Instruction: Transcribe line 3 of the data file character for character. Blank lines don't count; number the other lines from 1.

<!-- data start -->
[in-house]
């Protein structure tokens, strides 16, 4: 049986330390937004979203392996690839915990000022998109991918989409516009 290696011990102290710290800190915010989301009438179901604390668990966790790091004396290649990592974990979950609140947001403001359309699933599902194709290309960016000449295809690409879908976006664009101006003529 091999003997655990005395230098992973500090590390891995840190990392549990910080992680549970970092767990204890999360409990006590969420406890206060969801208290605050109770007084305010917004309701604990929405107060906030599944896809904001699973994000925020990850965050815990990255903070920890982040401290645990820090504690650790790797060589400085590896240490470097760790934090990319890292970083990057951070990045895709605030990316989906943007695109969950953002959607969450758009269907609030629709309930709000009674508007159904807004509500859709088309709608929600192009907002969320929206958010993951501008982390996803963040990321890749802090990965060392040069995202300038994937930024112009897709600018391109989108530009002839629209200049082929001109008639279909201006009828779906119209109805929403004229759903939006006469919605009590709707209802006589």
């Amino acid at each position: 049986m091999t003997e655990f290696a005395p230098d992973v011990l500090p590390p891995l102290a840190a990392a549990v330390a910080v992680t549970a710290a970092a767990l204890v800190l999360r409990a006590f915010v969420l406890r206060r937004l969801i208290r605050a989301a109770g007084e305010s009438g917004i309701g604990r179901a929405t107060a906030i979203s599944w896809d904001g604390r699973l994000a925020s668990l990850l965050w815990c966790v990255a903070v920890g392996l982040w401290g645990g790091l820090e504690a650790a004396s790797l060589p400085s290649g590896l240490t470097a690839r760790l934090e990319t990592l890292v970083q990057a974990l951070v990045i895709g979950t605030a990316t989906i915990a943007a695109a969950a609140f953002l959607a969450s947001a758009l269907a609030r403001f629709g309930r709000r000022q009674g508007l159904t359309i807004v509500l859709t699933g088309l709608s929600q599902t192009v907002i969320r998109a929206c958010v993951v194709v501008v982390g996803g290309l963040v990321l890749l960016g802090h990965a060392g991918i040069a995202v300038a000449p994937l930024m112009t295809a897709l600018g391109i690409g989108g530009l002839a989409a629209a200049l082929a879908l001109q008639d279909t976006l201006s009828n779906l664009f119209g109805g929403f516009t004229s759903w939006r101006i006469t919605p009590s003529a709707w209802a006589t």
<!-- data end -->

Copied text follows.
């Amino acid at each position: 049986m091999t003997e655990f290696a005395p230098d992973v011990l500090p590390p891995l102290a840190a990392a549990v330390a910080v992680t549970a710290a970092a767990l204890v800190l999360r409990a006590f915010v969420l406890r206060r937004l969801i208290r605050a989301a109770g007084e305010s009438g917004i309701g604990r179901a929405t107060a906030i979203s599944w896809d904001g604390r699973l994000a925020s668990l990850l965050w815990c966790v990255a903070v920890g392996l982040w401290g645990g790091l820090e504690a650790a004396s790797l060589p400085s290649g590896l240490t470097a690839r760790l934090e990319t990592l890292v970083q990057a974990l951070v990045i895709g979950t605030a990316t989906i915990a943007a695109a969950a609140f953002l959607a969450s947001a758009l269907a609030r403001f629709g309930r709000r000022q009674g508007l159904t359309i807004v509500l859709t699933g088309l709608s929600q599902t192009v907002i969320r998109a929206c958010v993951v194709v501008v982390g996803g290309l963040v990321l890749l960016g802090h990965a060392g991918i040069a995202v300038a000449p994937l930024m112009t295809a897709l600018g391109i690409g989108g530009l002839a989409a629209a200049l082929a879908l001109q008639d279909t976006l201006s009828n779906l664009f119209g109805g929403f516009t004229s759903w939006r101006i006469t919605p009590s003529a709707w209802a006589t």